Kamiza and Shimoza

Much is written about the Japanese traditions of bowing and exchanging business cards, but less well known is the concept of positions of honor, which is referred to as Kamiza and Shimoza in Japan.

In Western culture, the most important person traditionally sits at the head of the table, whether the occasion is a company board meeting or a dinner party.  The equivalent position of honor in Japan is called Kamiza (literally "top seat") and is reserved for the person with the highest rank or a special guest, while the opposite is called Shimoza (bottom seat).

Kamiza1

The kamiza is not necessarily at the end of a table, but is simply the most comfortable seat.  It will usually be the position furthest from the door where it is warmest or it might be an armchair or sofa where the important guest can sit comfortably.  If the room is a traditional Japanese-style room where you sit on zabuton (cushions) on the floor, use the entrance and the tokonoma (alcove) as your reference points.  The kamiza is the zabuton that is placed so the person sitting will have their back to the tokonoma.

Kamiza3

When entering a room in a formal situation, it is important to leave the kamiza free for the most important person present.  This might be your workplace superior, a business client, an elder or a special guest.  The host with the highest rank sits across from the guest while the person of lowest rank sits in the shimoza position.

Kamiza2

It is good manners to wait until the person of highest rank has sat down, or until you are asked to sit by the host. If you are unsure where you fit in, act humble and take a seat in the shimoza position.  If the host then encourages you to move to the kamiza position, it is fine to do so.

J807_ETIQ_E01 J807_ETIQ_E02

Social hierarchy also governs etiquette in other situations, such as taking taxis, riding an elevator, shinkansen and airplanes. As a general rule, the person with the highest rank goes first.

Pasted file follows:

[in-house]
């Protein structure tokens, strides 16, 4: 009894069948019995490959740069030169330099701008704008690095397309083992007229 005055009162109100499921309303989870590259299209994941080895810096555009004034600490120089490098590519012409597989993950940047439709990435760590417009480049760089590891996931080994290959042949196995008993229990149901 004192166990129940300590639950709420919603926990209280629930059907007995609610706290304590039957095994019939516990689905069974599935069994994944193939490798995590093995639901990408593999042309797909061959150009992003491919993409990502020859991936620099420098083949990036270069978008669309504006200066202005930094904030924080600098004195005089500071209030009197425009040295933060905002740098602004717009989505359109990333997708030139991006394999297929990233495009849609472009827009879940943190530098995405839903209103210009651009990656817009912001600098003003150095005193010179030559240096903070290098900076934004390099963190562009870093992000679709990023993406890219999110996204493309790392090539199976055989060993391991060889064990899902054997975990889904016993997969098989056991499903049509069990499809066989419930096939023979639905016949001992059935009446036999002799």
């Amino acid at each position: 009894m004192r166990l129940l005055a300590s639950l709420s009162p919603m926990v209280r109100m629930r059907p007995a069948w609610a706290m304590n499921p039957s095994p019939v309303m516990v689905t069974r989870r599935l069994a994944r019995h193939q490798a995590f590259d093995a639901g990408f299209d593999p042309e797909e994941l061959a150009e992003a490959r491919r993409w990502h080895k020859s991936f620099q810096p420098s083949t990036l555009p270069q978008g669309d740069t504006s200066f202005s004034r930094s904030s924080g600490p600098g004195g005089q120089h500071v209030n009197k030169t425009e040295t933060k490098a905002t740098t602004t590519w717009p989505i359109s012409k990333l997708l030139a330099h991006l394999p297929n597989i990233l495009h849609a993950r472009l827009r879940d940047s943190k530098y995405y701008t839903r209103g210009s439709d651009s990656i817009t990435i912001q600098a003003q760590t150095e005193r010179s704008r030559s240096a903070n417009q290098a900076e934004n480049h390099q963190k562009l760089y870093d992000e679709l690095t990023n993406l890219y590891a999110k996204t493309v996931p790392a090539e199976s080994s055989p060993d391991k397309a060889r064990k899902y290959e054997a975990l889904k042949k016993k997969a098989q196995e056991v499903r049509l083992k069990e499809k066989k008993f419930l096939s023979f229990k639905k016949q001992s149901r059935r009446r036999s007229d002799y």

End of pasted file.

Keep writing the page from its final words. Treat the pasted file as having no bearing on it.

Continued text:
• In an elevator, the person with the lowest rank should act as the operator and hold the door for people to enter and leave.  The kamiza is on the left and to the rear.  The area around the buttons is for the shimoza.
  • In a taxi, the person with highest rank sits behind the driver, while the lowest in rank rides shotgun.
  • For shinkansen (bullet trains) and airplanes, the window seat is the kamiza, the aisle seat the shimoza.

J807_ETIQ_E03 J807_ETIQ_E04

Being aware of social rank and observing the correct etiquette leaves a good impression on the people around you and makes social and business interactions smoother. Even if you are unsure exactly what to do, being polite and showing you are making an effort goes a long way.

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7 thoughts on “Kamiza and Shimoza

  1. I’ve been aware of the kamiza and shimoza positions, but this is the first time I’ve seen such a detailed write-up on them. Where’s you get your info from? Nice work.

    One of the manga I translated (Silver Anchor) goes into a slight discussion of kamiza in one chapter.

    • Thanks – all the information was taken from the Internet, I think most probably from Wikipedia and several other sites (which I can’t remember) I found from Google search.

  2. I am curious to know how long or how strictly maintained this is. For example, is this less prevalent now than it was 20 years ago? Also, in places where there are more foreigners, what is the impact of this?

    Nonetheless, a great write up!

    • Thanks for the comments – good questions indeed. I am certainly not the subject matter expert on this, especially since I have only been here for a short time but let me give you my perspectives.

      I believe this is still strongly maintained today as many Japanese traditions are still followed. There are not very many places (if any) where there are more foreigners in Japan, but if there were, I would then imagine this custom may not be strictly followed.

    • Thank you for visiting my blog and posting. You probably are right, though positions 2 and 3 are not as critical as 1 and 4. I didn’t know about the company car (never rode in one while working in Japan).

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